Brooks hosts rare screening of notorious art film ‘River of Fundament’
Travelers come to Memphis to listen to music, eat barbecue and visit historic locations.
Luke Thompson is coming to watch a movie.
He is driving to Memphis from Tulsa, Oklahoma, to catch the 11:15 a.m. Saturday screening of “River of Fundament,” a seven-act, 350-minute movie by San Franciscoborn conceptual art star and provocateur Matthew Barney. The screening takes place at the Memphis Brooks Museum of Art
Inspired by Norman Mailer’s novel “Ancient Evenings” and conceived as an opera, the film involves Egyptian gods, reinca rnation, Maggie Gyllenhaal, the dismemberment and melting of a 1967 Chrysler Imperial, and material that a Brooks news release warns “may be too graphic for some viewers,” due to its “explicit” depiction of “sex, violence and bodily functions.”
“River of Fundament” repeats at 11:15 a.m. Sunday. For now, these two Memphis bookings represent the end of the movie’s “worldwide” tour.
“Barney’s films are notoriously hard to see, and I had nearly given up hope of another North American screening,” said Thompson, 21, who works in a bank. “I could hardly believe my eyes when I saw Memphis on the list.”
He said coming to Memphis is not a hardship, even for just a day. “My wife and I are big fans of Memphis in general. Memphis is a very culture-centric town, and the fact that they’re showing a six-hour experimental art film is testament to that.”
Serious Memphis cinephiles may remember that Barney’s previous motionpicture experiment, “The Cremaster Cycle,” a surreal five-film event that featured such wonders as a double-amputee model outfitted with cheetah legs, played at the old Muvico Peabody Place 22 for a week in 2003, courtesy of Indie Memphis.
In that film, Mailer had a small role as Harry Houdini. The author died in 2007, and a reported highlight of “River of Fundament” is a re-imagining of Mailer’s wake, ending with the undead Mailer emerging from a river of feces.
“The imagery of ‘River of Fundament’ grows ever more aggressive, until a third act that’s almost an assault,” wrote reviewer Glenn Kenny in The New York Times. “Suffice it to say that it makes ‘Pink Flamingos’ look like ‘The Sound of Music,’ and if that sounds hard to believe, don’t say I didn’t warn you. That said, it’s clear that Mr. Barney’s purpose is entirely serious ... and the web of allusions and cultural associations Mr. Barney weaves is, on a certain level, staggering, and sometimes moving.”
“It’s a unique spectacle,” said Andria Lisle, associate curator of film and public engagement at the Brooks. “It’s a very rare opportunity for us to bring this level of art in the Egyptian funeral rites and Detroit muscle cars meet in “River of Fundament,” a 350-minute movie (with two intermissions) inspired by a Norman Mailer novel, “Ancient Evenings.”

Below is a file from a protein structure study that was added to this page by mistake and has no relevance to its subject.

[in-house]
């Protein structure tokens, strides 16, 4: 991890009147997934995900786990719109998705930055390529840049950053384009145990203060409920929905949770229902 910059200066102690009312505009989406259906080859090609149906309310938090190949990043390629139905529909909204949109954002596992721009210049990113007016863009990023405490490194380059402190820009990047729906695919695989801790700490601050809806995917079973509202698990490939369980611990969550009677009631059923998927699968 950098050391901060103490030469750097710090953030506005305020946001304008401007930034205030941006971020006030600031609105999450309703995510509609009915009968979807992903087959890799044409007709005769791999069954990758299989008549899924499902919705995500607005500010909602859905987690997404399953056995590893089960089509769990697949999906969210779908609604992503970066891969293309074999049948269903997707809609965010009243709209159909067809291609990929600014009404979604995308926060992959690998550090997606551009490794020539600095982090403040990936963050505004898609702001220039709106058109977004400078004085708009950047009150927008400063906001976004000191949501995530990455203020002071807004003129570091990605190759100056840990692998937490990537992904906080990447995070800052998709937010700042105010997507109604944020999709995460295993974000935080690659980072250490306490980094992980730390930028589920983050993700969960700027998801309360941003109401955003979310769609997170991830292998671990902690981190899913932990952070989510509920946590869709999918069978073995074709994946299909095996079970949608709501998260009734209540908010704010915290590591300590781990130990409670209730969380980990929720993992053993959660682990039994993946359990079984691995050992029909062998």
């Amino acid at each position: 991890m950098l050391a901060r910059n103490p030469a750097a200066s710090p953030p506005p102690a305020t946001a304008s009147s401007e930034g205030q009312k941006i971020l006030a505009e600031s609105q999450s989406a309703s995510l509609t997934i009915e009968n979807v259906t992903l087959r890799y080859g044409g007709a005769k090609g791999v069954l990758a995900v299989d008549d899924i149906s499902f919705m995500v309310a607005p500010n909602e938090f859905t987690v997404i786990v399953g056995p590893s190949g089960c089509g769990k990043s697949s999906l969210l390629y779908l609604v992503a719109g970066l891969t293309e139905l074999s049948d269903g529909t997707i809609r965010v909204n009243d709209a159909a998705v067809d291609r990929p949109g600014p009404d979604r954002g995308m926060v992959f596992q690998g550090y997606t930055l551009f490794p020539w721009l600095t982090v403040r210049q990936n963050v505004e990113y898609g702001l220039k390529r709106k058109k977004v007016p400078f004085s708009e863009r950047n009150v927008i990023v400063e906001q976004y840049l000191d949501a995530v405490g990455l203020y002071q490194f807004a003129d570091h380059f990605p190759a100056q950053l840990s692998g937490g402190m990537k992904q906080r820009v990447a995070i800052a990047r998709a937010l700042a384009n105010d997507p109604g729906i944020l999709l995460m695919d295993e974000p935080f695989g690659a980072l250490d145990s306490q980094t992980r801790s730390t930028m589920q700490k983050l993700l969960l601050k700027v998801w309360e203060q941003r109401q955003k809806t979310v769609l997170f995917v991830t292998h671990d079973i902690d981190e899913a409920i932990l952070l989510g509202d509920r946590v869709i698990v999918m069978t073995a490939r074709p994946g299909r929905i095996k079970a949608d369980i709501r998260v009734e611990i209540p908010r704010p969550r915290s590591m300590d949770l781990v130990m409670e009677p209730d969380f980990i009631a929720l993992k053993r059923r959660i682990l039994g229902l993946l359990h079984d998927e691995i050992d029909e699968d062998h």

medium of film to Memphis. “Barney himself acknowledges that the film is something of an ordeal, but it’s always surprising. It should be like going on a journey that affects you physically.”
Lisle said several outof-towners in addition to Thompson have bought tickets to the movie. One such person is Stacey Rathert, 28, adjunct professor in art at the University of Mississippi in Oxford. Rathert’s eagerness has a personal element: She worked on the movie. Even so, “I never thought in a million years I’d be able to see it.”
In 2010, when Rathert was a student at Fort s State University in Hays,
Kansas, she and some other Kansas metal artists traveled to Detroit in answer to Barney’s call for skilled participants on a huge set inside a former auto industry steel foundry. “I was on a scaffolding above a huge furnace, tossing in tons of cast iron in packets that would melt and come out as this very beautiful molten orange flowing liquid. It looked like lava.”
She said she was one of about 50 metal workers in the scene, throwing iron into the furnaces for close to 13 hours. “It was insane. We obviously had a very specific job to do so we had to pay attention, but our ‘acting’ direction was to act as if we were at a funeral, very somber and sad.”
Thompson said the impact of the “Cremaster” films explains why he considers “River of Fundament” a must-see.
“It was shocking to me, just the fact that it was such an ambitious undertaking,” he said of “Cremaster.”
“It’s like (Barney) creates literally his own world, and his own rules that the people in that world play by.”
He said he’s aware he may not enjoy “River of Fundament.” “I wouldn’t be interested in it if I knew I was going to love it,” he said. “The risk that I might hate it is part of the fun.”
Not everyone is willing to take that risk. “My wife’s coming with me to Memphis,” he said, “but she’s not going to watch the film.”
Tickets to “River of Fundament” are scaled to match the movie’s epic length: Admission is $22, or $15 for museum members and students. Each screening will contain two intermissions. For more information, visit brooksmuseum.org. .
Staggering imagery on a colossal scale is a signature of Matthew Barney’s epic art film “River of Fundament,” which screens Saturday and Sunday at the Memphis Brooks Museum of Art.